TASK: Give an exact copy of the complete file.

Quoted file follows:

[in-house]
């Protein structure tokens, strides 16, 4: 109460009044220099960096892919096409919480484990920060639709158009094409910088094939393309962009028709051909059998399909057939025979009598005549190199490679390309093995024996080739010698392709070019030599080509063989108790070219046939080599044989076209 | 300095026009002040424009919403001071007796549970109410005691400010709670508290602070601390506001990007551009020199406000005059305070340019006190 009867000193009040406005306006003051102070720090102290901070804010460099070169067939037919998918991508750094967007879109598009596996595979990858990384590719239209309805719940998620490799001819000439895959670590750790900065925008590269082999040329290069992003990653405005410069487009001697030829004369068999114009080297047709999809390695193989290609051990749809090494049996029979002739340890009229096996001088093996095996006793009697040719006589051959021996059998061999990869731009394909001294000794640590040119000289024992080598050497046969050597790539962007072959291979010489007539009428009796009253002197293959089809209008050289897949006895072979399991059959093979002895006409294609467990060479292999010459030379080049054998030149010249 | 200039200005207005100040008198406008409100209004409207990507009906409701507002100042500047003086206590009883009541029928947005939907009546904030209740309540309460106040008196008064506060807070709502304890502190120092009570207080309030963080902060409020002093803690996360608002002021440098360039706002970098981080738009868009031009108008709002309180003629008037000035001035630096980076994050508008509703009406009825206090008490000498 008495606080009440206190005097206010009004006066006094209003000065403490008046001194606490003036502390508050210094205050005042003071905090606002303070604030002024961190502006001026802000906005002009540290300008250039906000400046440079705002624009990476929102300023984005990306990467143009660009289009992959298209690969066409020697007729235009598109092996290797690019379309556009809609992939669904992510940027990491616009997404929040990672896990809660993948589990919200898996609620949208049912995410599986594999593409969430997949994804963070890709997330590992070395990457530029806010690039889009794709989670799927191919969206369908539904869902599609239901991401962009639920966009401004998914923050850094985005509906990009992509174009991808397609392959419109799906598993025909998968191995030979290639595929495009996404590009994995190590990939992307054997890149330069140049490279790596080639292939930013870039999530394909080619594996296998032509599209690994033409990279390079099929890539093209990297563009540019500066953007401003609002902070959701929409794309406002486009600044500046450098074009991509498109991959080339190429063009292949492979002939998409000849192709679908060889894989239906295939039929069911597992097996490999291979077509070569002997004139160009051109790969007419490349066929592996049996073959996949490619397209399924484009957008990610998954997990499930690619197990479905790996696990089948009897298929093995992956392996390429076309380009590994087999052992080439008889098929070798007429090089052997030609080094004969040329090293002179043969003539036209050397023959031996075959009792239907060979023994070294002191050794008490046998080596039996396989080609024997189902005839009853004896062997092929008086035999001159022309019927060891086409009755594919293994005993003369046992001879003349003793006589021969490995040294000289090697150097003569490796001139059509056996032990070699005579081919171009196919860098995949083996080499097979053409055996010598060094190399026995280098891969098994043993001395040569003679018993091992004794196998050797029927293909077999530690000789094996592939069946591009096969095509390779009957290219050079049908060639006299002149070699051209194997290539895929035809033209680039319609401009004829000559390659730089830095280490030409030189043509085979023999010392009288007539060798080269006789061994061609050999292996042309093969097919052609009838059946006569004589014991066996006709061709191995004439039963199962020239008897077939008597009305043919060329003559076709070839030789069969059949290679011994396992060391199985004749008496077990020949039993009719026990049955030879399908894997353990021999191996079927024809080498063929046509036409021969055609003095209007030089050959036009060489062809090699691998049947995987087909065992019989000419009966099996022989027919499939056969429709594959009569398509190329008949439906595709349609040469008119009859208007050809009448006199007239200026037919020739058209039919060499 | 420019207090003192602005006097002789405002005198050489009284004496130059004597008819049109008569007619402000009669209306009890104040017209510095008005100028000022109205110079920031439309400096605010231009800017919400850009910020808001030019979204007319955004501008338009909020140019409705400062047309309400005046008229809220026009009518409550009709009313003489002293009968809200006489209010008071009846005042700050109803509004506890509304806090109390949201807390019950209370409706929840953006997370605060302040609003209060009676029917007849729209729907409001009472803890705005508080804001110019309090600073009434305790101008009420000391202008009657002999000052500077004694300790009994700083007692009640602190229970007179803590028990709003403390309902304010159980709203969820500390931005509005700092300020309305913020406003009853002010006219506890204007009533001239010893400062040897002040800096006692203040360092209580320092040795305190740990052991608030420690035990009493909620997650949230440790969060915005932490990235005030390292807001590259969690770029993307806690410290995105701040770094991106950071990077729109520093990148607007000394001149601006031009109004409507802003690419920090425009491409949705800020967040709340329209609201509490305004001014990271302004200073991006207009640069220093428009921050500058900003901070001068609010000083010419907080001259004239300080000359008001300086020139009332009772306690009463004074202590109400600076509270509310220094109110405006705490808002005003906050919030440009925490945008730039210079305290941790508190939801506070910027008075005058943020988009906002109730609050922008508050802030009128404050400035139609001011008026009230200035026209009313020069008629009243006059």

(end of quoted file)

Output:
[in-house]
């Protein structure tokens, strides 16, 4: 109460009044220099960096892919096409919480484990920060639709158009094409910088094939393309962009028709051909059998399909057939025979009598005549190199490679390309093995024996080739010698392709070019030599080509063989108790070219046939080599044989076209 | 300095026009002040424009919403001071007796549970109410005691400010709670508290602070601390506001990007551009020199406000005059305070340019006190 009867000193009040406005306006003051102070720090102290901070804010460099070169067939037919998918991508750094967007879109598009596996595979990858990384590719239209309805719940998620490799001819000439895959670590750790900065925008590269082999040329290069992003990653405005410069487009001697030829004369068999114009080297047709999809390695193989290609051990749809090494049996029979002739340890009229096996001088093996095996006793009697040719006589051959021996059998061999990869731009394909001294000794640590040119000289024992080598050497046969050597790539962007072959291979010489007539009428009796009253002197293959089809209008050289897949006895072979399991059959093979002895006409294609467990060479292999010459030379080049054998030149010249 | 200039200005207005100040008198406008409100209004409207990507009906409701507002100042500047003086206590009883009541029928947005939907009546904030209740309540309460106040008196008064506060807070709502304890502190120092009570207080309030963080902060409020002093803690996360608002002021440098360039706002970098981080738009868009031009108008709002309180003629008037000035001035630096980076994050508008509703009406009825206090008490000498 008495606080009440206190005097206010009004006066006094209003000065403490008046001194606490003036502390508050210094205050005042003071905090606002303070604030002024961190502006001026802000906005002009540290300008250039906000400046440079705002624009990476929102300023984005990306990467143009660009289009992959298209690969066409020697007729235009598109092996290797690019379309556009809609992939669904992510940027990491616009997404929040990672896990809660993948589990919200898996609620949208049912995410599986594999593409969430997949994804963070890709997330590992070395990457530029806010690039889009794709989670799927191919969206369908539904869902599609239901991401962009639920966009401004998914923050850094985005509906990009992509174009991808397609392959419109799906598993025909998968191995030979290639595929495009996404590009994995190590990939992307054997890149330069140049490279790596080639292939930013870039999530394909080619594996296998032509599209690994033409990279390079099929890539093209990297563009540019500066953007401003609002902070959701929409794309406002486009600044500046450098074009991509498109991959080339190429063009292949492979002939998409000849192709679908060889894989239906295939039929069911597992097996490999291979077509070569002997004139160009051109790969007419490349066929592996049996073959996949490619397209399924484009957008990610998954997990499930690619197990479905790996696990089948009897298929093995992956392996390429076309380009590994087999052992080439008889098929070798007429090089052997030609080094004969040329090293002179043969003539036209050397023959031996075959009792239907060979023994070294002191050794008490046998080596039996396989080609024997189902005839009853004896062997092929008086035999001159022309019927060891086409009755594919293994005993003369046992001879003349003793006589021969490995040294000289090697150097003569490796001139059509056996032990070699005579081919171009196919860098995949083996080499097979053409055996010598060094190399026995280098891969098994043993001395040569003679018993091992004794196998050797029927293909077999530690000789094996592939069946591009096969095509390779009957290219050079049908060639006299002149070699051209194997290539895929035809033209680039319609401009004829000559390659730089830095280490030409030189043509085979023999010392009288007539060798080269006789061994061609050999292996042309093969097919052609009838059946006569004589014991066996006709061709191995004439039963199962020239008897077939008597009305043919060329003559076709070839030789069969059949290679011994396992060391199985004749008496077990020949039993009719026990049955030879399908894997353990021999191996079927024809080498063929046509036409021969055609003095209007030089050959036009060489062809090699691998049947995987087909065992019989000419009966099996022989027919499939056969429709594959009569398509190329008949439906595709349609040469008119009859208007050809009448006199007239200026037919020739058209039919060499 | 420019207090003192602005006097002789405002005198050489009284004496130059004597008819049109008569007619402000009669209306009890104040017209510095008005100028000022109205110079920031439309400096605010231009800017919400850009910020808001030019979204007319955004501008338009909020140019409705400062047309309400005046008229809220026009009518409550009709009313003489002293009968809200006489209010008071009846005042700050109803509004506890509304806090109390949201807390019950209370409706929840953006997370605060302040609003209060009676029917007849729209729907409001009472803890705005508080804001110019309090600073009434305790101008009420000391202008009657002999000052500077004694300790009994700083007692009640602190229970007179803590028990709003403390309902304010159980709203969820500390931005509005700092300020309305913020406003009853002010006219506890204007009533001239010893400062040897002040800096006692203040360092209580320092040795305190740990052991608030420690035990009493909620997650949230440790969060915005932490990235005030390292807001590259969690770029993307806690410290995105701040770094991106950071990077729109520093990148607007000394001149601006031009109004409507802003690419920090425009491409949705800020967040709340329209609201509490305004001014990271302004200073991006207009640069220093428009921050500058900003901070001068609010000083010419907080001259004239300080000359008001300086020139009332009772306690009463004074202590109400600076509270509310220094109110405006705490808002005003906050919030440009925490945008730039210079305290941790508190939801506070910027008075005058943020988009906002109730609050922008508050802030009128404050400035139609001011008026009230200035026209009313020069008629009243006059």